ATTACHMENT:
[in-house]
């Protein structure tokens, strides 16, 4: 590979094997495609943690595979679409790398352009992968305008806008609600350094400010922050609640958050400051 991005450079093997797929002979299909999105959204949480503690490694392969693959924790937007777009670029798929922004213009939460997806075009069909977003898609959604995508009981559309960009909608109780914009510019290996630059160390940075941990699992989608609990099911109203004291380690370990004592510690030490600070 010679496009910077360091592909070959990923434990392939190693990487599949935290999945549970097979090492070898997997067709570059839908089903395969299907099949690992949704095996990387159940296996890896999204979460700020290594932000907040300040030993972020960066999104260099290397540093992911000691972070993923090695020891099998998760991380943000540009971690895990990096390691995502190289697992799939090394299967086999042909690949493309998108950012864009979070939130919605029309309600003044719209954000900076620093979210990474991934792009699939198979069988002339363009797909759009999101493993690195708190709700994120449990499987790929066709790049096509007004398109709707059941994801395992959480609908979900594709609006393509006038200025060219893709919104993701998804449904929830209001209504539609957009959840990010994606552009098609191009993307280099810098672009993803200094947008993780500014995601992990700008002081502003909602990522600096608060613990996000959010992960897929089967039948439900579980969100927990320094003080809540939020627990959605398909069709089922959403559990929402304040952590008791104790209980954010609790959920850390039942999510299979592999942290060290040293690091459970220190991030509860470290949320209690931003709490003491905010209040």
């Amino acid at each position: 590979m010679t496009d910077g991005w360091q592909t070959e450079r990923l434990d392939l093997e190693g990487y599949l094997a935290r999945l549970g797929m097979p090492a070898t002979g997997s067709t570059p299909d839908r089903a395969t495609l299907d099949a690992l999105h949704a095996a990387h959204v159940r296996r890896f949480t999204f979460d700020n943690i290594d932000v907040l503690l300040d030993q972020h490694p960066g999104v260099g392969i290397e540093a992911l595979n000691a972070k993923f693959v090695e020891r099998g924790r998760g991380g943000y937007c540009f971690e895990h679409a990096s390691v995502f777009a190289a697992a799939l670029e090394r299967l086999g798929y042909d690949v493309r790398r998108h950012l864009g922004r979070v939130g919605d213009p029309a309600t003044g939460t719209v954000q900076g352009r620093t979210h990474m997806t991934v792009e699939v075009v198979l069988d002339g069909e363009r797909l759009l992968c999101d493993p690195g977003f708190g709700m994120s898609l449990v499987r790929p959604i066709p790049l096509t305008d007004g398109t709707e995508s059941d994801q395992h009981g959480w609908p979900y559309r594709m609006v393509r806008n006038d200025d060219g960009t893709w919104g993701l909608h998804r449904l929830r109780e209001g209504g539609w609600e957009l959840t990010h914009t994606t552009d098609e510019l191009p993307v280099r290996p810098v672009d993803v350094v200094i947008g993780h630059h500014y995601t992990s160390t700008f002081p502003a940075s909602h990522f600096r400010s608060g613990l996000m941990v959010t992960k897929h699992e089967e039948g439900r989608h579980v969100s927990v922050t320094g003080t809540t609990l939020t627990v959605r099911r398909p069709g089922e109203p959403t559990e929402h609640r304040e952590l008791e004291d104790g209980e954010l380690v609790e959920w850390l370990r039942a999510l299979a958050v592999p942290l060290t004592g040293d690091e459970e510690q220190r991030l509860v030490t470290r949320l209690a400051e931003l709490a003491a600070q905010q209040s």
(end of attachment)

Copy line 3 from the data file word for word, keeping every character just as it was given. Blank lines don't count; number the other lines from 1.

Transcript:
């Amino acid at each position: 590979m010679t496009d910077g991005w360091q592909t070959e450079r990923l434990d392939l093997e190693g990487y599949l094997a935290r999945l549970g797929m097979p090492a070898t002979g997997s067709t570059p299909d839908r089903a395969t495609l299907d099949a690992l999105h949704a095996a990387h959204v159940r296996r890896f949480t999204f979460d700020n943690i290594d932000v907040l503690l300040d030993q972020h490694p960066g999104v260099g392969i290397e540093a992911l595979n000691a972070k993923f693959v090695e020891r099998g924790r998760g991380g943000y937007c540009f971690e895990h679409a990096s390691v995502f777009a190289a697992a799939l670029e090394r299967l086999g798929y042909d690949v493309r790398r998108h950012l864009g922004r979070v939130g919605d213009p029309a309600t003044g939460t719209v954000q900076g352009r620093t979210h990474m997806t991934v792009e699939v075009v198979l069988d002339g069909e363009r797909l759009l992968c999101d493993p690195g977003f708190g709700m994120s898609l449990v499987r790929p959604i066709p790049l096509t305008d007004g398109t709707e995508s059941d994801q395992h009981g959480w609908p979900y559309r594709m609006v393509r806008n006038d200025d060219g960009t893709w919104g993701l909608h998804r449904l929830r109780e209001g209504g539609w609600e957009l959840t990010h914009t994606t552009d098609e510019l191009p993307v280099r290996p810098v672009d993803v350094v200094i947008g993780h630059h500014y995601t992990s160390t700008f002081p502003a940075s909602h990522f600096r400010s608060g613990l996000m941990v959010t992960k897929h699992e089967e039948g439900r989608h579980v969100s927990v922050t320094g003080t809540t609990l939020t627990v959605r099911r398909p069709g089922e109203p959403t559990e929402h609640r304040e952590l008791e004291d104790g209980e954010l380690v609790e959920w850390l370990r039942a999510l299979a958050v592999p942290l060290t004592g040293d690091e459970e510690q220190r991030l509860v030490t470290r949320l209690a400051e931003l709490a003491a600070q905010q209040s």